As Italian post-rock/electronic band Electric Floor preps for the release of its upcoming EP, band member Emanuele traces the act's history and evolving sound.

Electric Floor - Photo Credit: Debora Chiarelli

Hiya!  So good to meet you and find out about your upcoming release, the Fader EP, out March 6th via Vipchoyo Sound Factory, and your history as a band – and I’m assuming as friends.  Were you buddies before starting the band in 2009?  What prompted you to form Electric Floor?

Hello!  Electric Floor is an Italian band formed in 2009 and the majority of our songs have been in Italian.  In 2014 there was a drastic line-up change and, since Costantino and I were friends from before Electric Floor’s inception, he ended up joining the band on synths and programming.  Fabio, a work colleague of Costantino, has become the bassist.

From what I understand, Fader is a bit of a departure from your previous two records and two singles.  What changes did you make to your sound – and why did you do so?

Because of the line-up change, the influx of new members and ideas has prompted an evolution of our sound. Programming and synths replaced drums. Once there had been two guitars; now there is only mine and it’s fun to experience something new.

Your recent single “Bluedive”, which premiered at The Big Takeover, is a driving post-punk/electronic amalgam which actually sounds British!  Are most of your musical influences British bands?

Definitely! Most of our musical influences are British.

After hearing the appealing taster “Bluedive”, what else can listeners expect from the Fader EP?

Listeners can absolutely expect an honest album.  Fader is like a truthful tale about ourselves, with all our flaws and virtues, ugliness and beauty.  Fader will come out in March and we created it with our friend and sound engineer Alberto La Riccia of Echo Mobile Studio.

How did you hook up with the Vipchoyo Sound Factory label?

Vipchoyo in an Italian label founded by Stella Diana, our friends and one of the best Italian shoegaze bands.  There’s a strong friendship between us and it was a pleasure working with them.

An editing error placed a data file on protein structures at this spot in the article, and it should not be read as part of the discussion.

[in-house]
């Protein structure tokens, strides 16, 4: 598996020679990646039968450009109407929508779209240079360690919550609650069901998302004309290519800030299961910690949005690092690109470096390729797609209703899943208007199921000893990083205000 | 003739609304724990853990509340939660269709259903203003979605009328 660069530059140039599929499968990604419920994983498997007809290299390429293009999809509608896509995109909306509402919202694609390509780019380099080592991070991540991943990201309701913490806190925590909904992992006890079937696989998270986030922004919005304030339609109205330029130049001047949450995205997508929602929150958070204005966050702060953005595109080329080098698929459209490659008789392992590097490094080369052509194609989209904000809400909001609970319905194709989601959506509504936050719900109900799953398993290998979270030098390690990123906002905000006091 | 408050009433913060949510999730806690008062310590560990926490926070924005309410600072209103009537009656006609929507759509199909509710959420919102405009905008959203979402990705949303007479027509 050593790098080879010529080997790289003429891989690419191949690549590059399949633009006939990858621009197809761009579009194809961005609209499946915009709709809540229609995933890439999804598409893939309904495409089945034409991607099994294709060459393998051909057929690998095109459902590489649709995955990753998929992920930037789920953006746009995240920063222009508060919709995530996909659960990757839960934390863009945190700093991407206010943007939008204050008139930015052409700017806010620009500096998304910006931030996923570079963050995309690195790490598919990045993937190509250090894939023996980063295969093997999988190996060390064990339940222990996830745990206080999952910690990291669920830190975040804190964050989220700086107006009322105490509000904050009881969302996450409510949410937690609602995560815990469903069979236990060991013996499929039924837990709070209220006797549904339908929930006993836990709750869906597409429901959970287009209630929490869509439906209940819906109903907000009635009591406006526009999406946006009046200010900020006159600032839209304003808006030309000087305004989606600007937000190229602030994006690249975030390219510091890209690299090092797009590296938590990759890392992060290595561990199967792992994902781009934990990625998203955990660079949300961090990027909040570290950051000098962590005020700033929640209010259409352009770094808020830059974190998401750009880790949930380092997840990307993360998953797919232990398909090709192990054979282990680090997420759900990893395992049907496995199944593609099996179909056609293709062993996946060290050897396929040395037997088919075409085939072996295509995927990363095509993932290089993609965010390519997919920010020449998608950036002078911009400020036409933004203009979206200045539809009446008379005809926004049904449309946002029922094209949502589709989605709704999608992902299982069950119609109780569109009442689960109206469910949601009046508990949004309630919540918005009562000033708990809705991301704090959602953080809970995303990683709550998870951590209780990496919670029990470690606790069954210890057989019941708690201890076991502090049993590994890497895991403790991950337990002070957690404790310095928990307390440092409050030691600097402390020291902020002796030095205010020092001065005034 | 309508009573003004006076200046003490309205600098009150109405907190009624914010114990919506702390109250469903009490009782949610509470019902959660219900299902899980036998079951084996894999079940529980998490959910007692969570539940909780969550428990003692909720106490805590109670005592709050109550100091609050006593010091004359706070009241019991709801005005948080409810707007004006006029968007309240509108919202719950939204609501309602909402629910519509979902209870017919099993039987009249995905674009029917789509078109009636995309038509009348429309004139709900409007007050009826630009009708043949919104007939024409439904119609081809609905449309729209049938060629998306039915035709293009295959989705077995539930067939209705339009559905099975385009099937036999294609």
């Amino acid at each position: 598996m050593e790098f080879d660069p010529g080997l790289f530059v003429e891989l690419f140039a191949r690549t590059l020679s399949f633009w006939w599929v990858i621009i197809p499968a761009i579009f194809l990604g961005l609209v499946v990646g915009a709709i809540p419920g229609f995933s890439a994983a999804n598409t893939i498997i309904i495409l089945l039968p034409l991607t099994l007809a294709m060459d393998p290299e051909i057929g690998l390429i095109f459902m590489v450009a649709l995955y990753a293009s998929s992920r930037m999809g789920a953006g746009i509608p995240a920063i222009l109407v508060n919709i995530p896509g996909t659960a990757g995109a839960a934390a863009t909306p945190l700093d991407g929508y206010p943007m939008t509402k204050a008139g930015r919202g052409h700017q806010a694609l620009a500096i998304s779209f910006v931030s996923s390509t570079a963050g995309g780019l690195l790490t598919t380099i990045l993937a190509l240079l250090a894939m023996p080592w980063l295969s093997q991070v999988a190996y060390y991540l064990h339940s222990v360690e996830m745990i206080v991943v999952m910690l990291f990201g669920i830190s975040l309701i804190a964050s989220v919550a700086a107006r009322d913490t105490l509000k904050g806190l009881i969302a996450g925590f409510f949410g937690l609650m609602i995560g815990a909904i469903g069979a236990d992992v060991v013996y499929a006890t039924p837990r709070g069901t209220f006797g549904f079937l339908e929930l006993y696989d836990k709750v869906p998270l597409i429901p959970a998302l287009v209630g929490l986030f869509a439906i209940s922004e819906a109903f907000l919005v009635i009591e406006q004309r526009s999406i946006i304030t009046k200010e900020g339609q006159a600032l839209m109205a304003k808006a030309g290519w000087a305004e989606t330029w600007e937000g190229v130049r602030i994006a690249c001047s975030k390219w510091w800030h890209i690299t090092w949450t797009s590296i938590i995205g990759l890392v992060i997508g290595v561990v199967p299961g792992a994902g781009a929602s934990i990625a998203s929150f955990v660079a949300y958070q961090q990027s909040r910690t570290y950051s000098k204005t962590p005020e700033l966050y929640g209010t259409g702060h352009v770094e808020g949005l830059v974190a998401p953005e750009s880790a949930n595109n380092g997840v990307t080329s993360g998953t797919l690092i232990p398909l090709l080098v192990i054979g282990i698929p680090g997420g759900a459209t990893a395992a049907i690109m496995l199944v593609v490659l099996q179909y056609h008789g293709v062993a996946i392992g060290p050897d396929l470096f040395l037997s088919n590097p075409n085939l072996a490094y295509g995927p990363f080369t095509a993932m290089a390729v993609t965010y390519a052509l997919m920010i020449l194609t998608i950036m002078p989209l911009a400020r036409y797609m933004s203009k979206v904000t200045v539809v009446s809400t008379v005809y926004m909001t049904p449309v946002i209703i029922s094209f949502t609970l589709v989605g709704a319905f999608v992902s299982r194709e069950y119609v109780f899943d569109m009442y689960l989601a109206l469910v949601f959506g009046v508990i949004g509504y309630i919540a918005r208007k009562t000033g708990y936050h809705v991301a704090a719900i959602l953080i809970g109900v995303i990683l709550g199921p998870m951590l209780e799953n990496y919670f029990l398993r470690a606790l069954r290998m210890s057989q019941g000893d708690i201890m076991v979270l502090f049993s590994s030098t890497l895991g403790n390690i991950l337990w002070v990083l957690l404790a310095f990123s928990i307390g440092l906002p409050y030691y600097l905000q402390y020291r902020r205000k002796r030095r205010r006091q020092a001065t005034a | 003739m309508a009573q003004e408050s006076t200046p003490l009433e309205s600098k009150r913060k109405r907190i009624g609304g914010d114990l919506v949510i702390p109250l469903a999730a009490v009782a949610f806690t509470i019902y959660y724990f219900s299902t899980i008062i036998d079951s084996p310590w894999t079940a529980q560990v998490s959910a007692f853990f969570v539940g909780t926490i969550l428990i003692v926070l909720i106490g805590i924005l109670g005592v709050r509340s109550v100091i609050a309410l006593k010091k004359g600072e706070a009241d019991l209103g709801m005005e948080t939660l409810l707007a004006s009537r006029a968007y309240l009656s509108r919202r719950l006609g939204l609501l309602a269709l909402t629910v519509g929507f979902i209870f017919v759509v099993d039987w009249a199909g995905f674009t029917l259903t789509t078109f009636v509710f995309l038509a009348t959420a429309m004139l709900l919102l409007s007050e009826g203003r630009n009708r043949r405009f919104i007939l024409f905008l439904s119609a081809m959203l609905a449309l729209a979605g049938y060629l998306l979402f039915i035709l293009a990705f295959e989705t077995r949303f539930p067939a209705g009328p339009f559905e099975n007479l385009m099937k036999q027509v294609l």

You’re based in Cosenza, Italy and I’m assuming you grew up there.  What is the music scene like in this city?

There was a big music buzz in our city of Cosenza a few years ago. There were a lot of clubs where we could play and so the musicians had the luxury of playing at various venues.  Now we’re living in a transition period that maybe is a reflection of current political situation, but I believe that everything can still go well.

Do you feel the desire to move to a music hub like London, NYC, or LA?

It would be nice to play anywhere.

Not only have you changed from your prior post-rock sound, but the lyrics are also in English on more recent material, including “Bluedive”.  Was it a natural transition to switch from Italian to English?

The programming and synths give our songs are more ‘international’ sound, as well as our move to English vocals. 

In 2015 you dropped the single “My Bloody G”, which got great press and more opportunities for you as a band.  Did you realize beforehand that this would be your breakthrough song?  What does the title stand for?

I didn’t imagine what would happen at that time. It wasn’t even my main focus. Music is our passion and we weren’t intentionally trying to get the press coverage that the song got.   “My Bloody G” stands for My Bloody Grace.

Speaking of meanings, why did you name your band Electric Floor when you started out as a post-rock band with no electronic music component until recently?

‘Cause when we named this project, it was in keeping with the thought of how we felt when performing live – that electric feeling.  We seemed to feel an electric vibe coming up from the bottom, up from the floor.

Will you be supporting the release of the Fader EP with live shows?  If so, are you focusing on Italy or will be performing in other countries as well?

We’ve had several live requests abroad, but unfortunately, we had to postpone our live shows for economic reasons.  But certainly we will perform in Italy.

Lastly (and maybe kinda silly), one of your publicity photos is of the three of you holding and staring at a tangle of bright lights – which at least in my mind evokes the image of actress Winona Ryder holding and talking to a ball of Christmas tree lights in the hit TV show Stranger Things.  Was this connection intentional or am I drawing a parallel where there isn’t any?

Oh no, that’s just an ironic photo. It’s like an alternative, but silly use for Christmas lights, where we bring them everywhere, including the photoshoot!

 

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